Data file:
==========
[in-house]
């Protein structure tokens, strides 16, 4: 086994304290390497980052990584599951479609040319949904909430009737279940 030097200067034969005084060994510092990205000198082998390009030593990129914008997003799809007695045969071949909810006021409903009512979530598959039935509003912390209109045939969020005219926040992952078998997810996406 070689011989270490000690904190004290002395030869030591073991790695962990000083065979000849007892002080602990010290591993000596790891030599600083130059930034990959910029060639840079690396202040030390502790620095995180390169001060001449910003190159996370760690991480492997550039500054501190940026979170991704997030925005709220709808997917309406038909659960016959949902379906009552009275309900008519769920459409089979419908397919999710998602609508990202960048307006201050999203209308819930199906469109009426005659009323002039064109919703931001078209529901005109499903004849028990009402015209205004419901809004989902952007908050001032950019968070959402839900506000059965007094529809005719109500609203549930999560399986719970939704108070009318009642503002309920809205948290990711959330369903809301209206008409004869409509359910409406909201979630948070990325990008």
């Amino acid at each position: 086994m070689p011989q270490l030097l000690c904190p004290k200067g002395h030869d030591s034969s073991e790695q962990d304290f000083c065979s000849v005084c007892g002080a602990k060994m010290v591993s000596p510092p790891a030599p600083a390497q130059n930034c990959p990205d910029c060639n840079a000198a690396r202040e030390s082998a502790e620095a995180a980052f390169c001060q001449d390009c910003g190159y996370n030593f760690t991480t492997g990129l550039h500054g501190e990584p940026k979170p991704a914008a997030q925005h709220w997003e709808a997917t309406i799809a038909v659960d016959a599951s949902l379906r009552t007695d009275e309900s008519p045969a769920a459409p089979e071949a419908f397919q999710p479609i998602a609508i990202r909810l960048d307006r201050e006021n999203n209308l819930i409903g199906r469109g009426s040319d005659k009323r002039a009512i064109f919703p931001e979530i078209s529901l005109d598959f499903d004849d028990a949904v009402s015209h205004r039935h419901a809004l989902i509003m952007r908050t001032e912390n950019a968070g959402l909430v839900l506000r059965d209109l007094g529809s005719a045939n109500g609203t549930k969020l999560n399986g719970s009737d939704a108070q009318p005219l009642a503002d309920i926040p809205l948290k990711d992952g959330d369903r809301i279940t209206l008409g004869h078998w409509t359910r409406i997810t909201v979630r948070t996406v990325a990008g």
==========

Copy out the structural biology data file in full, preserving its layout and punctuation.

[in-house]
């Protein structure tokens, strides 16, 4: 086994304290390497980052990584599951479609040319949904909430009737279940 030097200067034969005084060994510092990205000198082998390009030593990129914008997003799809007695045969071949909810006021409903009512979530598959039935509003912390209109045939969020005219926040992952078998997810996406 070689011989270490000690904190004290002395030869030591073991790695962990000083065979000849007892002080602990010290591993000596790891030599600083130059930034990959910029060639840079690396202040030390502790620095995180390169001060001449910003190159996370760690991480492997550039500054501190940026979170991704997030925005709220709808997917309406038909659960016959949902379906009552009275309900008519769920459409089979419908397919999710998602609508990202960048307006201050999203209308819930199906469109009426005659009323002039064109919703931001078209529901005109499903004849028990009402015209205004419901809004989902952007908050001032950019968070959402839900506000059965007094529809005719109500609203549930999560399986719970939704108070009318009642503002309920809205948290990711959330369903809301209206008409004869409509359910409406909201979630948070990325990008």
């Amino acid at each position: 086994m070689p011989q270490l030097l000690c904190p004290k200067g002395h030869d030591s034969s073991e790695q962990d304290f000083c065979s000849v005084c007892g002080a602990k060994m010290v591993s000596p510092p790891a030599p600083a390497q130059n930034c990959p990205d910029c060639n840079a000198a690396r202040e030390s082998a502790e620095a995180a980052f390169c001060q001449d390009c910003g190159y996370n030593f760690t991480t492997g990129l550039h500054g501190e990584p940026k979170p991704a914008a997030q925005h709220w997003e709808a997917t309406i799809a038909v659960d016959a599951s949902l379906r009552t007695d009275e309900s008519p045969a769920a459409p089979e071949a419908f397919q999710p479609i998602a609508i990202r909810l960048d307006r201050e006021n999203n209308l819930i409903g199906r469109g009426s040319d005659k009323r002039a009512i064109f919703p931001e979530i078209s529901l005109d598959f499903d004849d028990a949904v009402s015209h205004r039935h419901a809004l989902i509003m952007r908050t001032e912390n950019a968070g959402l909430v839900l506000r059965d209109l007094g529809s005719a045939n109500g609203t549930k969020l999560n399986g719970s009737d939704a108070q009318p005219l009642a503002d309920i926040p809205l948290k990711d992952g959330d369903r809301i279940t209206l008409g004869h078998w409509t359910r409406i997810t909201v979630r948070t996406v990325a990008g």